The second woman, who’s wealthy, shares duties with her partner equally. Both run their kids around, take turns walking the dog, and cook an equal amount of meals. She makes sure her children perform their share of the chores and respect the time she needs to work and relax. She hires someone else to do the laundry. In fact, she outsources a lot. That means she has time to make more money on the side through a project she loves.

At work, she knows what a great job she does, and she negotiates for raises and promotions. She sets clear boundaries and never lets her boss give her more work than she’s paid to do.

Rather than competing to be a Supermom and exhausting herself, she sets aside time that’s just for her. This has the added bonus of teaching her children and loved ones how to be self-sufficient and independent – something they’ll thank her for later.

It’s only when women carve out space for themselves like this that they can achieve their full potential and begin to accrue real wealth.

Clearly communicate your boundaries in the workplace.

As we saw in the last chapter, women often take on the bulk of domestic labor. They run themselves into the ground picking up the slack for their partners, children, loved ones, and friends. Then, at the end of the day, they have no time to pursue their own dreams and goals.

This doesn’t just happen at home, either. In the workplace, it’s often assumed that women will be the ones that provide all the emotional support, give up their free time, and arrange celebrations for any office birthdays and special occasions. It’s a raw deal.

To guard against this, you need to set clear boundaries.

The key message here? Clearly communicate your boundaries in the workplace.

Let’s say that you’re just about to leave work and your boss pushes into your office. He’s desperate to offload about his hard day and expects you to listen, even though you have to be somewhere else. Or let’s say that you’re at home, reading a book after a hard day at work, when you get an email from your coworker asking you to go through her report – by tomorrow morning. Rather than let these people use up your time, you need to clearly lay out and enforce your boundaries.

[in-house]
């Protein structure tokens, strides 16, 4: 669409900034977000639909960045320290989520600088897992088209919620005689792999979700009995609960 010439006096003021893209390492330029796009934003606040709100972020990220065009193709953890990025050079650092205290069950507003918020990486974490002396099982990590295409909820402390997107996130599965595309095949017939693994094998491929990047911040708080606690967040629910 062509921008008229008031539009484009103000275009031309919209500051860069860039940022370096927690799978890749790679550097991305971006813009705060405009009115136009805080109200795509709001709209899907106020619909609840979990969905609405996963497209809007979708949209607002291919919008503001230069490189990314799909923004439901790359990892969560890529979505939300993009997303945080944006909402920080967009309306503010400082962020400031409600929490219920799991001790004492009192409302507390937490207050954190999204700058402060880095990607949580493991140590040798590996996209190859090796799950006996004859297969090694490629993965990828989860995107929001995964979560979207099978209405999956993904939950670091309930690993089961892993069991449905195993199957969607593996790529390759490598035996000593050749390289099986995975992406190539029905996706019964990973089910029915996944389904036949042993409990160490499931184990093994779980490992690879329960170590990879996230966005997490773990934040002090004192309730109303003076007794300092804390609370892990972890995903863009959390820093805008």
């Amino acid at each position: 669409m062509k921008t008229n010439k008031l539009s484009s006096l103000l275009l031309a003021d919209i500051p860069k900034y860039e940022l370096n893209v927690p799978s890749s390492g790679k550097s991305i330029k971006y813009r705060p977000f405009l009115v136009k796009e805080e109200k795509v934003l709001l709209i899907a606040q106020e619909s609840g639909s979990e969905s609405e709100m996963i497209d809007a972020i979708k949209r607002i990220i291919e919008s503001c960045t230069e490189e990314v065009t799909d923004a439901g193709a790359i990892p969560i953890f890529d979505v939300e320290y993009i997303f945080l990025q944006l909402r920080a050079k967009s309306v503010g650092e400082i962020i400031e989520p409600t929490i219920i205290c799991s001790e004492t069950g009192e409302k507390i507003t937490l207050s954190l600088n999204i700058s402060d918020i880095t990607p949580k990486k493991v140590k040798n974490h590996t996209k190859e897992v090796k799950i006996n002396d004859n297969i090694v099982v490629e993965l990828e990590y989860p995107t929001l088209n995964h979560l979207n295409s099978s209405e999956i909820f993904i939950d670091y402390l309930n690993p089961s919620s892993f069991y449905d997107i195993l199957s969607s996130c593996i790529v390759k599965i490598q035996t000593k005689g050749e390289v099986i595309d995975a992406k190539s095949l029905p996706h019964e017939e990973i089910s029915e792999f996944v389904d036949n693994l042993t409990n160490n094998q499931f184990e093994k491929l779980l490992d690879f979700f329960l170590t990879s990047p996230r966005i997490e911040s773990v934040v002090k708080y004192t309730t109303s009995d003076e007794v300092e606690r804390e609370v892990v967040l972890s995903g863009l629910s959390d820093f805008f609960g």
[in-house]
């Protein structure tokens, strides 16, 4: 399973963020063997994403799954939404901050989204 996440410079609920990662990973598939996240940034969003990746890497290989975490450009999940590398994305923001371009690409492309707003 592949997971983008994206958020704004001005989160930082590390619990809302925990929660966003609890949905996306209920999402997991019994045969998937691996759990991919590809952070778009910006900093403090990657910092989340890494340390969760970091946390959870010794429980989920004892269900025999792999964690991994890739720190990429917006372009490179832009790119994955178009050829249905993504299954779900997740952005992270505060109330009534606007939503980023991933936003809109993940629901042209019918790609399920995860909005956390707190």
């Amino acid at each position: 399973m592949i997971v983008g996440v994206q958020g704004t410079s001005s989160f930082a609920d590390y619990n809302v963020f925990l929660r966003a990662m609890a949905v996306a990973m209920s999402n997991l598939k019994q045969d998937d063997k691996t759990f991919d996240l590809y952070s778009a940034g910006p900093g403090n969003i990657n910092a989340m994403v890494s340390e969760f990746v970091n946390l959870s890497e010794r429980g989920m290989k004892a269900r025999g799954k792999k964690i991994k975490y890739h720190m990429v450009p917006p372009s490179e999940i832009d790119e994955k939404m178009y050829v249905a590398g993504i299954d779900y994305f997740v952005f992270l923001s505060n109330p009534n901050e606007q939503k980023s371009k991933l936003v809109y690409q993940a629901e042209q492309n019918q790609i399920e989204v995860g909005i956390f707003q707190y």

For instance, simply tell your boss that you have to be somewhere. And make it clear to your coworker that you don’t answer emails outside of work hours. Be firm about these boundaries, because an unenforced boundary is worse than no boundary at all – it confirms that you’re a pushover. There’s no point in saying that you don’t answer after-work emails if you then start replying to them at 11 p.m.

The truth is that many women find it difficult to enforce boundaries. To do so, you have to stop being nice. As women are often socialized to be compliant and helpful, this can be extra hard. But being nice isn’t your job, and it’s impossible to become the economic powerhouse you want to be and please everyone at the same time.

In fact, research from the University of Notre Dame, Cornell University, and the University of Western Ontario found that women who are agreeable earn less than women who aren’t. So don’t fret if you upset some people as you set your red lines. That’s just going to happen. It means you’re prioritizing your time, well-being, and financial goals.

To be financially successful, you need to build a network of like-minded, successful women.

Imagine this: you’re about to climb Mount Everest. You prepared with an entire year of mountaineer training and learned how to deal with any emergencies you might encounter while climbing.

Now ask yourself, “Would I do it alone?” Of course you wouldn’t. Ascending Everest is so dangerous that you need to climb as a member of a party, with an experienced Sherpa guide. Sherpas are an ethnic group native to the mountainous regions of Nepal and are renowned for their mountaineering skill and deep understanding of the region.

Just as you’d need fellow mountaineers and knowledgeable Sherpas to climb Everest, building wealth also requires a skilled team. Without them, climbing the economic ladder is too difficult.